Factors that determine President Salaries


For regular jobs, the most common factors determining employee salaries are corporate governance laws, the companys overall profitability, and salaries being earned for comparable positions in the market. Although the President is considered an employee of the state, the factors that apply vary slightly due to the nature of the work. For example, it is difficult to compare the President of your countrys salary to other presidents because every country can only have one President. There are no other presidents in the national market. If you look internationally, it can be challenging because sovereign nations can have very different constitutions and economies, so no one size fits all salary for a president. Below are some factors that determine the salary of a president. Note that these are not the only factors but some of the most significant.


 


Social


Social factors refer to the general culture and practices within the nation. To give a solid illustration of this, consider two countries. Uganda and New Zealand. Yoweri Museveni has been the President of Uganda since 1986. In Uganda, the role of President has since been taken away from the people and become solely associated with this one man. Yoweri Museveni earns an annual salary of over US$ 200,000 and is estimated to have a net worth of over US$13 billion. Ugandas economy is not performing well enough to justify this level of income and wealth, but due to the President assuming a sort of god-like status, that is how such a large salary and benefits were established. This trend of presidents assuming a god-like social status is common throughout Africa and has led to many inexplicable salaries, corruption, and reluctance to leave the presidential office.


 


On the other hand, you have New Zealand, the current head of state Jacinda Arden has been in an office for close to four years and earns an annual salary of close to US$300,000. The contrast demonstrates how the social status of New Zealands head of state differs from the Uganda head of state. The focus in New Zealand is more aligned with serving the nation rather than the accumulation of wealth.


 


Economic


Like the corporate world, a nation can and should pay its President within the national budget constraints. The national budget is driven by the overall economic performance of the country. The largest economy in the world, the United States of American, pays its President an annual salary of US$400,000, while Burundi, the smallest economy in the world, pays its President a yearly salary of close to US$50,000. This demonstrates the general idea of revenue-driven remuneration. This is not to say that if economy A is larger than economy B, then the President of A must earn a higher salary. Other factors come into the player. However, there is a very high correlation between GDP and the Presidents salary.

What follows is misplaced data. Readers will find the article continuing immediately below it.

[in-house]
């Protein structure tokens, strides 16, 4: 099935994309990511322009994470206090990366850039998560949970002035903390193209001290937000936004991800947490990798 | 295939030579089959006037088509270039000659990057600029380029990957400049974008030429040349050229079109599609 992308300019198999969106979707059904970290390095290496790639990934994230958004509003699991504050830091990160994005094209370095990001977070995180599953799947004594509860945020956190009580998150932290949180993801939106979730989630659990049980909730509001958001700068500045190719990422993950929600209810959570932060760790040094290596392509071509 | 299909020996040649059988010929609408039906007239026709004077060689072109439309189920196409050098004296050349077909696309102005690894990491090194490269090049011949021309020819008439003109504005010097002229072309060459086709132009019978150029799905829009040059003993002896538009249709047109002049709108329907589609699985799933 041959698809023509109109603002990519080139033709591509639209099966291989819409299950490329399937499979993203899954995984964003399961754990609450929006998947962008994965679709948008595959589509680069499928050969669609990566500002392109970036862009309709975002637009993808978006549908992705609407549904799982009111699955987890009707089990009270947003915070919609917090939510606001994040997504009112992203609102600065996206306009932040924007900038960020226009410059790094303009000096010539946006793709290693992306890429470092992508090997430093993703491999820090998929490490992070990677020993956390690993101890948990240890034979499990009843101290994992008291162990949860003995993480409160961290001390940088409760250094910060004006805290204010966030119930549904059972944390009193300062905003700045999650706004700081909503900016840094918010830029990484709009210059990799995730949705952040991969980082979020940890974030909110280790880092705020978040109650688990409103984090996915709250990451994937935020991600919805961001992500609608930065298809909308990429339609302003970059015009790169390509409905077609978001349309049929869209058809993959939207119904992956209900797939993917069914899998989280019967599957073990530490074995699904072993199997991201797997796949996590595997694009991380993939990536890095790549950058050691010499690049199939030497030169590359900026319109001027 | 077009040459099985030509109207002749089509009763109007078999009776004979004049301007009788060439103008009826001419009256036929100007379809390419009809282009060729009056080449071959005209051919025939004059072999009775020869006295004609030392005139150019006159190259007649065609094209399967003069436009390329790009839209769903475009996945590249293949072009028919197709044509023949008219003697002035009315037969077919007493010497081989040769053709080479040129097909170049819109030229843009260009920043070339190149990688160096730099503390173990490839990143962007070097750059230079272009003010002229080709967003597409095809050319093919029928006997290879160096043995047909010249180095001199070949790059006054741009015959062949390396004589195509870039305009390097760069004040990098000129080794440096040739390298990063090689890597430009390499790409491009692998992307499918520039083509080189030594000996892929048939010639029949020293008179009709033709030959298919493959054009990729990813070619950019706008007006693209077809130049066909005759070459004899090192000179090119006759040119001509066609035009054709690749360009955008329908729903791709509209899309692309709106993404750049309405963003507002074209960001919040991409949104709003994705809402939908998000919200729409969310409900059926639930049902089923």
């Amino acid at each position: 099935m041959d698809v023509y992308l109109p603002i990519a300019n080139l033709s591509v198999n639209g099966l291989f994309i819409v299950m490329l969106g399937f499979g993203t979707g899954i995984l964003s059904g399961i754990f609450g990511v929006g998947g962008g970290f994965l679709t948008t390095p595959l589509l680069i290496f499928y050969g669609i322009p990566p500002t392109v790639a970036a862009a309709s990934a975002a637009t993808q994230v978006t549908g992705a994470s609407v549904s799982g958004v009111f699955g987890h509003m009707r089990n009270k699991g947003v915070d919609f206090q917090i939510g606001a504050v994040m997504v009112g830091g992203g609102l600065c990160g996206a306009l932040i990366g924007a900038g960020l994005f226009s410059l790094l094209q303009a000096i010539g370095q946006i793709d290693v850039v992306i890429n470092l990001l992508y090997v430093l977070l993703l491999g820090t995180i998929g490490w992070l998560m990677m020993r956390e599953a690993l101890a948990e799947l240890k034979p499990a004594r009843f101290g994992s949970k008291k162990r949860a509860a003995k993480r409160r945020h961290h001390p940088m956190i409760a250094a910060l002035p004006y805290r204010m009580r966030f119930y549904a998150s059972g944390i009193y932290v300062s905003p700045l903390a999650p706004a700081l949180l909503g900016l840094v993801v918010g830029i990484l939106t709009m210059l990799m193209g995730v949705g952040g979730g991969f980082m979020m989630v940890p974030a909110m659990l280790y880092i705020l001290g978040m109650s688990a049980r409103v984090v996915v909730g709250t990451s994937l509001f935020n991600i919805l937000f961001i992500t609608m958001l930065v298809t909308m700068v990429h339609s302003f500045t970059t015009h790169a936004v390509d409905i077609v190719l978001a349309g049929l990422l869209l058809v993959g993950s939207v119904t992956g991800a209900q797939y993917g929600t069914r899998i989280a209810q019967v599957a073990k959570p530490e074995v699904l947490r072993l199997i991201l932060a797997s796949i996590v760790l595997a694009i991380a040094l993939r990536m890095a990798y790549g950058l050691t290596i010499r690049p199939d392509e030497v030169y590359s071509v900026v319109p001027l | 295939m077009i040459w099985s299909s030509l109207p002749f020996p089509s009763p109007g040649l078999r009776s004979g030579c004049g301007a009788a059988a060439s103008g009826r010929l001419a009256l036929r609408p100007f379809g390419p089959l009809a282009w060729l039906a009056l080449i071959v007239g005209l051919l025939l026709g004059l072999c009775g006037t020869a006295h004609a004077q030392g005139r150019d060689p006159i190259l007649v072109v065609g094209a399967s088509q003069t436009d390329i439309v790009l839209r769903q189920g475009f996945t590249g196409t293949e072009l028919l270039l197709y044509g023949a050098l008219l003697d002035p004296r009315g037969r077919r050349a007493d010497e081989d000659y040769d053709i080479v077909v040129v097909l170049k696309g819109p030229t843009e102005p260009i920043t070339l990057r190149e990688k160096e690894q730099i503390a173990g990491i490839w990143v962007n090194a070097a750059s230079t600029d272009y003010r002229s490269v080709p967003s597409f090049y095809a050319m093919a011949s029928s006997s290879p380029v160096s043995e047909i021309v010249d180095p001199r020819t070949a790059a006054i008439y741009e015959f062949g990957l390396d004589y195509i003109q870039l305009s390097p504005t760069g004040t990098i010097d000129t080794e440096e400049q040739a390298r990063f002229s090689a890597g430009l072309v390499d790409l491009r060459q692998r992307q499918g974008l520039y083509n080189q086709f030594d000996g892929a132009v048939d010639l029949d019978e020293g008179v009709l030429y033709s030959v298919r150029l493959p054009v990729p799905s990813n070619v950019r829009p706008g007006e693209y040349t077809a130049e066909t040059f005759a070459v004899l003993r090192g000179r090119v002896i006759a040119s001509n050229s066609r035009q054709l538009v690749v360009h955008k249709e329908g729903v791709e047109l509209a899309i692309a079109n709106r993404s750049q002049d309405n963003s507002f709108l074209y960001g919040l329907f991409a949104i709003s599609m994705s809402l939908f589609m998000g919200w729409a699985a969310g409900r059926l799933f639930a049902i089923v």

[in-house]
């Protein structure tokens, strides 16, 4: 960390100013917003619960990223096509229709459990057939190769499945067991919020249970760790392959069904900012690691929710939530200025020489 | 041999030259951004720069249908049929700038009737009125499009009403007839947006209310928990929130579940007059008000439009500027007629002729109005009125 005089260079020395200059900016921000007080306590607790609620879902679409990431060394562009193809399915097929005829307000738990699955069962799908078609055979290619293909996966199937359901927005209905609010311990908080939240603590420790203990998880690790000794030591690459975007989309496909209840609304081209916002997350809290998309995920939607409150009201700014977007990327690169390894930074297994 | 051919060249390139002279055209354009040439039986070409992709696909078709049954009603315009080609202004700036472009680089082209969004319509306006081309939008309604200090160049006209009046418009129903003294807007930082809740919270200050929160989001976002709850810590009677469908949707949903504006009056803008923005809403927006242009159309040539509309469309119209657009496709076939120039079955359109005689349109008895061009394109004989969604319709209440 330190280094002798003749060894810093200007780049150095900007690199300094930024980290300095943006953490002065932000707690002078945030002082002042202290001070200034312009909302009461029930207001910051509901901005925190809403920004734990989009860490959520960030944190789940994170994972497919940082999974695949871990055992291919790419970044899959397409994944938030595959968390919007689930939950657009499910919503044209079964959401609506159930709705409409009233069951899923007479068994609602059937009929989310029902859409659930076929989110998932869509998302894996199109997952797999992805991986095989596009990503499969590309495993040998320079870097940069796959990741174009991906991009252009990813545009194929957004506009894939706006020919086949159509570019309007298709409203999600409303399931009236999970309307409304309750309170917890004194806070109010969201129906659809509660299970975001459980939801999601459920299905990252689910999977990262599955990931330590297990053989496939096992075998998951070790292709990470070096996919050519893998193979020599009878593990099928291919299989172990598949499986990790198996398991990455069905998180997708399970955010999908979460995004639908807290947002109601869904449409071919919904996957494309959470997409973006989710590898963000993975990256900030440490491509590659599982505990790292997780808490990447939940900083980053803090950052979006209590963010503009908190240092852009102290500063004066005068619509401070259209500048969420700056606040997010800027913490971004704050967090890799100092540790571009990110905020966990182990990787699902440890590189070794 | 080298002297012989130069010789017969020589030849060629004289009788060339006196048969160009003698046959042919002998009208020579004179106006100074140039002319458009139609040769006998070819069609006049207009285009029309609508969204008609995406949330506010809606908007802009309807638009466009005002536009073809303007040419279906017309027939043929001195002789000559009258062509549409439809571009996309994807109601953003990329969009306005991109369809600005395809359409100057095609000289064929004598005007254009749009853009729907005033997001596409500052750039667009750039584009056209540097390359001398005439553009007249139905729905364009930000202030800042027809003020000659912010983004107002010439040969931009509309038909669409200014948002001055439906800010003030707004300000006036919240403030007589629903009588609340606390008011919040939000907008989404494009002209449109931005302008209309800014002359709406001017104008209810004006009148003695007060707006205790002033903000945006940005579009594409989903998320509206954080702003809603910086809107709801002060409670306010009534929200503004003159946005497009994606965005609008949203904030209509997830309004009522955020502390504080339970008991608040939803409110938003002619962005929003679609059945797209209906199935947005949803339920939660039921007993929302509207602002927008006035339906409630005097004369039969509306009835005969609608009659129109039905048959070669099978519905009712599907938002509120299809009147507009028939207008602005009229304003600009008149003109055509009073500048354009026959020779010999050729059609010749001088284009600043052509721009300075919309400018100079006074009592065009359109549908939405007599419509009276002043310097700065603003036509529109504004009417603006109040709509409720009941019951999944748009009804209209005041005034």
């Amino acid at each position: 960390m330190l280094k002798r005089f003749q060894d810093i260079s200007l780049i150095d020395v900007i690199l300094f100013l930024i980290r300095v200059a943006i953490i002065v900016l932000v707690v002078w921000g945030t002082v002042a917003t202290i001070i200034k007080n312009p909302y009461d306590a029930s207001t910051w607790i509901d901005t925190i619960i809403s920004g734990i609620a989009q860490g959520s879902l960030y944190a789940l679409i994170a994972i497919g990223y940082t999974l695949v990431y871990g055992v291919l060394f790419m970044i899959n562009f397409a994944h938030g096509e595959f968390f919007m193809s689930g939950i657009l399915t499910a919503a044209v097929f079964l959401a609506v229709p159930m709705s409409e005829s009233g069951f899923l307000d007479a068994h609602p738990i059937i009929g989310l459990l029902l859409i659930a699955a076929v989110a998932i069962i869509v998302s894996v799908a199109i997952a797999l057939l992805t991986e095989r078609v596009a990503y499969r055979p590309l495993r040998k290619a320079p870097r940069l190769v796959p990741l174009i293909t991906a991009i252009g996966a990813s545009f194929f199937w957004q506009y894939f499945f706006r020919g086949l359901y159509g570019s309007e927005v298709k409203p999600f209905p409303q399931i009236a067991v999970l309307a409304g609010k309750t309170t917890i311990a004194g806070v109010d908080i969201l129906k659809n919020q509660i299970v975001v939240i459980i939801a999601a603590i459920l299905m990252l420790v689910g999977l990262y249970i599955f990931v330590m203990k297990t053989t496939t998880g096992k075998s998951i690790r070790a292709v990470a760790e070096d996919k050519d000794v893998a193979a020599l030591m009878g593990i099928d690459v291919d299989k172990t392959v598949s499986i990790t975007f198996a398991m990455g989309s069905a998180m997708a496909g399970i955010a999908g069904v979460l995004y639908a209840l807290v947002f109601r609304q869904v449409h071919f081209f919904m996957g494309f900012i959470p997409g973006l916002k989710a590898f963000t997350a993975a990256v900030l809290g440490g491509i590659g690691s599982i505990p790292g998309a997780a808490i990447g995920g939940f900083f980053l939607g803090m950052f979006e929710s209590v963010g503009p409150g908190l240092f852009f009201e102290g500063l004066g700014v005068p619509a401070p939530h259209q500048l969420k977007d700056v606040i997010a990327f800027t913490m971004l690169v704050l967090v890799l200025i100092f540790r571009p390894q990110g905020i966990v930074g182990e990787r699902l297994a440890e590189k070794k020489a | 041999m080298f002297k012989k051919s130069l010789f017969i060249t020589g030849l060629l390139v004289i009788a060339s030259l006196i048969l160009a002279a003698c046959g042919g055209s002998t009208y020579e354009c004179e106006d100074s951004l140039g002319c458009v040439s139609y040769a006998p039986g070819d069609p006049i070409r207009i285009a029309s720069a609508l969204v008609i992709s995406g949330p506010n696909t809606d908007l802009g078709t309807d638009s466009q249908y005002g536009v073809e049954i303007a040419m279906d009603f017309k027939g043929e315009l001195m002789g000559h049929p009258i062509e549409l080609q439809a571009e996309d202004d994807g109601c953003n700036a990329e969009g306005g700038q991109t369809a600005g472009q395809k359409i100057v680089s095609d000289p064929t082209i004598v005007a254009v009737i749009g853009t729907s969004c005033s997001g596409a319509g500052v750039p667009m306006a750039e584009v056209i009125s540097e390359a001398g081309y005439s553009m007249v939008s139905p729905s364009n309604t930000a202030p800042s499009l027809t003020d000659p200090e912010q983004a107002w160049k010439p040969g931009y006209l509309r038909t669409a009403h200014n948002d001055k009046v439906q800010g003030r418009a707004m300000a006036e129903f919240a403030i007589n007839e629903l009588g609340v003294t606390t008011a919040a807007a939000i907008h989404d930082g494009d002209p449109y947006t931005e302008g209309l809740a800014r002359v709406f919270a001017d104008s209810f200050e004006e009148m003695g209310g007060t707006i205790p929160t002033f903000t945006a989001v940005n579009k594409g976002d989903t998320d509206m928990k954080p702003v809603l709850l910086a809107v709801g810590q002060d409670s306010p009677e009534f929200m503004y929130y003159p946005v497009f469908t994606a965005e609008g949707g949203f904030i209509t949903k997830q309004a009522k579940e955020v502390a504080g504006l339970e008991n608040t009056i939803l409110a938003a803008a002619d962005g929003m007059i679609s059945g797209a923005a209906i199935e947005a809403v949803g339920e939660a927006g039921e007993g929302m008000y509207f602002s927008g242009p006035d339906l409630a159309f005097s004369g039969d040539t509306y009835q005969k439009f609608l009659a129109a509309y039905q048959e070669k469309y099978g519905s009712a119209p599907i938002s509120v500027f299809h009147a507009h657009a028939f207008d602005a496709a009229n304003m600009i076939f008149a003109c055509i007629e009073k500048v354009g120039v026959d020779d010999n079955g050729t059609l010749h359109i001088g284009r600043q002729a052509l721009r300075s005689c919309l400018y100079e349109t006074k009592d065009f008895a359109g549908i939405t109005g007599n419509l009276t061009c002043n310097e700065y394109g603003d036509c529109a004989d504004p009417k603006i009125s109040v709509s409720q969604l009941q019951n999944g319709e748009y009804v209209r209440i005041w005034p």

Constitutional


As mentioned earlier in the article, the constitution provides guidelines on what the President should be paid and how long. Constitutions vary by nation, so in this regard, practices can be very different. For example, the United States Constitution stipulates thats all individuals who hold the office are entitled to a state-supplied pension for the entirety of their life, this is not the case for all nations. The US constitution also states that a president can only hold office for a maximum of eight years, during which the salary of the President remains nominally fixed while being linked in real terms to some economic indicator such as the Consumer Price Index. In India, almost everything that the President does or wants to do is taken care of by the annual ₹225 million (US$3.5 million) budget that the Government allows for his or her upkeep. The salary and allowances of the President are charged from the Consolidated Fund of India and decided by the Central Government, and this matter needs Parliaments approval. Generally, the practice in most countries is that the President cannot independently determine the salary he earns or the length of his term in office. These are matters governed by Parliament in line with the constitution. However, in some countries, the  President has undue power over Parliament and, ultimately, the constitution, which in essence gives the President the power to influence their salary.